With regard to Martin and Jordan, they both feel dated and cliched. It's the 'farmboy->hero to save the world' story over and over again. In Jordan's case quite literally. In Martin's case the farmboys are the spawn of a local lord in the boonies. I think Martin could be better if his focus wouldn't be so much on the children. I think the biggest difference between Erikson, Bakker and one side and Martin, Jordan on the other is that former write for adult, mature readers. Of Jordan and Martin, I actually prefer Jordan over Martin, partly for nostalgic reasons, partly because I do enjoy most of the plot intricacies.

Finally, I think part of the discussion has to be the likelyhood and speed by which to finish monumental series. Jordan did not manage to finish, but at least he left sufficient notes for someone else to do it (and Sanderson did well). Erikson is practically finished. Bakker has a decent record, while Martin IMHO will never finish his series.

PS another fantasy work I enjoyed a lot is Mieville's Bas-Lag novels.
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Posted 11 February 2010 - 04:24 PM

Comparing these three authors is tricky as they are all going in somewhat different directions, but broadly speaking:

Erikson is writing a series of somewhat independent but inter-connected storylines which crossover with one another and several of which (but not all) are moving towards a culminating event in the tenth book (the final volume in the initial sub-series, although more are planned). Erikson writes excellent battle sequences, his plot structure is innovative and his imagination is frankly awe-inspiring. However, his grasp of character is extremely varied, with impressively-drawn and deep characters like Tool, Toc the Younger, Felisin Paran, Duiker and Trull Senger vying with remote and aloof figures like Tavore and Laseen you never really get a handle on to a lot of very cliched rough 'n' tumble soldiers with hearts of gold. He also uses magic as a get-out clause a little bit too often and whilst he attempts to engage with grander themes, they end up coming across a little trite (the extremely lengthy and character-focused eighth volume ends up having remarkably little to say other than having a good family is cool). The Malazan world's roots as a roleplaying game are also occasionally a little too obvious, particularly characters 'levelling' up between books, so characters who couldn't win a fight with a cat in Book 1 being able to cut their way through the cream of the imperial corps of assassins in Book 6 without breaking a sweat. Erikson's worldbuilding is impressively broad but also a little shallow. Nine books in, we know remarkably little about the detailed history of the Empire or the other nations involved in the books, or the backstories of major characters. His timeline is screwed up to hell and gone. Erikson's most successful novels, when everything worked as he wanted them to, were the second and third (and almost the fifth, after a faltering start), and it does feel since then that he has failed to recapture the success of those books, whilst still writing good books.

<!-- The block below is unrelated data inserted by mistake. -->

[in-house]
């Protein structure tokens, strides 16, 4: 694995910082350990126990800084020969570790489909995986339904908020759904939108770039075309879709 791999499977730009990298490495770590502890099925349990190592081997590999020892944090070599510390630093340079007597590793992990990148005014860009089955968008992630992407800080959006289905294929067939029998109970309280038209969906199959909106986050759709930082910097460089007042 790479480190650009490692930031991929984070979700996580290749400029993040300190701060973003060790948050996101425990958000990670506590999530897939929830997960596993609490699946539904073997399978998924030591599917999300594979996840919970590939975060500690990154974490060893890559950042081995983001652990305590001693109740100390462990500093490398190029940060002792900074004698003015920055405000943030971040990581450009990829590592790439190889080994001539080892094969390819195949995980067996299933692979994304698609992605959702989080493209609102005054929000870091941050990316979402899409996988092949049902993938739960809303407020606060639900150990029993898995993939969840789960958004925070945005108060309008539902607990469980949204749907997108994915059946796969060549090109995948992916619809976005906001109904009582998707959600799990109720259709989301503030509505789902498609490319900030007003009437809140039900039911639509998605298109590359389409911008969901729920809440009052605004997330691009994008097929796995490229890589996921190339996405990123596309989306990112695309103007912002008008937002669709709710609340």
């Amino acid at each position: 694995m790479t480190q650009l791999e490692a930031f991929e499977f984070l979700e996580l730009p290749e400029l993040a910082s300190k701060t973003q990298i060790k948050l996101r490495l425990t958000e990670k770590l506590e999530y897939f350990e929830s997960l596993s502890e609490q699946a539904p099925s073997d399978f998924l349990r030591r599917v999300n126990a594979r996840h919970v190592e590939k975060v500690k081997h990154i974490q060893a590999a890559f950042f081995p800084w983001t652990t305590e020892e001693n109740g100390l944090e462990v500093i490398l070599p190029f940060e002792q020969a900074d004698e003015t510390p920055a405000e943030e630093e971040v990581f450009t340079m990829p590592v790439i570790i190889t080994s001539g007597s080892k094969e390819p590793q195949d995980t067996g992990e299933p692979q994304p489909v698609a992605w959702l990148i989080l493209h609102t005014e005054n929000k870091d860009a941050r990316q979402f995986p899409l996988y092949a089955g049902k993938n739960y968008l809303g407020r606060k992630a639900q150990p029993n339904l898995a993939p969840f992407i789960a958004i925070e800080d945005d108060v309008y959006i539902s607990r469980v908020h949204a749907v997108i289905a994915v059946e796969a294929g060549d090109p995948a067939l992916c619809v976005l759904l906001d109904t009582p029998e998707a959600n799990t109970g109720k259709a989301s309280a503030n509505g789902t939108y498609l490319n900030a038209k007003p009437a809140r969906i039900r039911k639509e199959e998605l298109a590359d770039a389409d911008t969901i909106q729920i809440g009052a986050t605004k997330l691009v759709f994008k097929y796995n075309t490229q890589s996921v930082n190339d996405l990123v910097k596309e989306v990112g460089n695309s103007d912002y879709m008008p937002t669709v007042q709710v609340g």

At the same time, he has MFing T'lan Imass, who are genuinely one of the most interesting and greatest races developed in the history of fantasy.